This question is probably a bit broad, but on what basis is an individual's views taken into consideration whether they should be provided service from both brick and mortar/websites?

For instance, if you had the following people:

  • Person A - who believes that abortions should be reserved only for emergency/medical cases, and talked about it regularly.
  • Person B - who believes that transgender people should be allowed to service in the US military and campaigns for such.
  • Person C - who believes that religious organizations that take political positions should not be given exemptions from taxation and laws.

I've tried to pick fairly non-controversial examples, but I'd also like to include the more extreme versions (e.g. someone who dislikes Muslims and others who dislikes White/Caucasian individuals).

Can an organization (secular, private), choose to deny service to those individuals based on their views on that topic? And what would that look like online vs in a physical store?

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2 Answers 2


Yes, they're able to discriminate as long as its not illegal discrimination; and there's currently no law protecting people with these views.

Both at a physical or digital store, they can be refused service and told to leave.


A business can arbitrarily refuse service to anyone whatsoever, unless there is a specific statutory prohibition. In the US, race cannot be the basis for distinguishing how or who you serve as a business, anywhere. There are other protected categories such as age, sex, sexual orientation, marital or other family status, veteran status, religion and so on, but the protection depends on which jurisdiction you are dealing with, and what the nature of the business is.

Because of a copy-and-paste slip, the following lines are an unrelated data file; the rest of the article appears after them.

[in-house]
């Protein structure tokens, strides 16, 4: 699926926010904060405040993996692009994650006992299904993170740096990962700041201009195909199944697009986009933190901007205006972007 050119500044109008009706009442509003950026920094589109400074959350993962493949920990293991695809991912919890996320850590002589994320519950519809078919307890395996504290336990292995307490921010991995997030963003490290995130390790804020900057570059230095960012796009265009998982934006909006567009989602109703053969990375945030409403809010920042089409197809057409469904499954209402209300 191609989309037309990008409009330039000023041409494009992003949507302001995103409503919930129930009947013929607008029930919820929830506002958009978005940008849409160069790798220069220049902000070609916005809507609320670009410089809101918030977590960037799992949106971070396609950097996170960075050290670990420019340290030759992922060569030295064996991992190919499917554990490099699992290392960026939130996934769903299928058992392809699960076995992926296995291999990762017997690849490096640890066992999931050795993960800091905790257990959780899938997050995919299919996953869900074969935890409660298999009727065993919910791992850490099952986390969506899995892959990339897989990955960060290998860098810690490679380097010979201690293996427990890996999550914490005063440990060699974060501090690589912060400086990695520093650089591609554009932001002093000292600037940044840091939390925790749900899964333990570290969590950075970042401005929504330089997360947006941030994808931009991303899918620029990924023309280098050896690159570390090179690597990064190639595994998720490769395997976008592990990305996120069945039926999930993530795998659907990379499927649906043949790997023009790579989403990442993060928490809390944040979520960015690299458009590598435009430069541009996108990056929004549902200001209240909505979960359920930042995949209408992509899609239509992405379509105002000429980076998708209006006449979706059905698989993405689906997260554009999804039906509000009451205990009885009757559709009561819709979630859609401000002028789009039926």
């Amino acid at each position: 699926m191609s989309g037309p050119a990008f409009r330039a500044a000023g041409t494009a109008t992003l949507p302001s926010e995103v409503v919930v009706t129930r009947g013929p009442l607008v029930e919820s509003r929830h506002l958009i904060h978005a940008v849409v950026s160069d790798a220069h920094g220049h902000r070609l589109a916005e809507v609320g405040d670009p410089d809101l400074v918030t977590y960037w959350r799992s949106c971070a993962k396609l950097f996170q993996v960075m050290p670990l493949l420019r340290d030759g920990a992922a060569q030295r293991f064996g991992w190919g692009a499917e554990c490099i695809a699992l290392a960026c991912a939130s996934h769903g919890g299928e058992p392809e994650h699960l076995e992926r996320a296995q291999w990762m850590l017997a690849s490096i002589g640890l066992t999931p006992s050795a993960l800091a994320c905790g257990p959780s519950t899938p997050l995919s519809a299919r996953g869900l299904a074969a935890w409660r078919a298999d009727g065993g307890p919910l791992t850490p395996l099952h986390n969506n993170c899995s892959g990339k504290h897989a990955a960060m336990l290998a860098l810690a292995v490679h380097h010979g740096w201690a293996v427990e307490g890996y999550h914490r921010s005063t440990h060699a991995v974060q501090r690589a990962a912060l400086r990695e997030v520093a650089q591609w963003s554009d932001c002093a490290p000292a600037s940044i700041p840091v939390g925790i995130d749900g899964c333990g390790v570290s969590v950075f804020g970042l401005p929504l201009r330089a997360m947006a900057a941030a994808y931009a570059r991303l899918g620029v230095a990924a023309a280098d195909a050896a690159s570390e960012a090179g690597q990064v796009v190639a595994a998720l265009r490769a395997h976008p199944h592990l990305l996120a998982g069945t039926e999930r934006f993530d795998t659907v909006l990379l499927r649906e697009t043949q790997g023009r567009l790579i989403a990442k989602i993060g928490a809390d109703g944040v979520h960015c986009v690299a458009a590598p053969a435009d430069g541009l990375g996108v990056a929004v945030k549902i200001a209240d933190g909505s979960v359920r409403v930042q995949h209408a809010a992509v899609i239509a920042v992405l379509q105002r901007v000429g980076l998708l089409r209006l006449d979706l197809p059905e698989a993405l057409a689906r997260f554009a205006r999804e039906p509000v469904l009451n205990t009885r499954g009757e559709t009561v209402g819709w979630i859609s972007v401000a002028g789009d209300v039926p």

Discrimination on the basis of political view is generally legal in the US, though in Seattle it is illegal to discriminate in public accommodations because of political ideology. There is or was a test of the matter involving a white supremacist who was banned from a gym for his views, but there is no indication that he filed a formal complaint. Volokh comments on this and similar laws.

The First Amendment prohibits the government from discriminating based on viewpoint, so employment in a state position is protected against viewpoint discrimination. A few states have laws limiting political discrimination w.r.t. employment, for example California (but this does not preclude firing a person because of reprehensible political conduct that damages the legitimate interests of the business).

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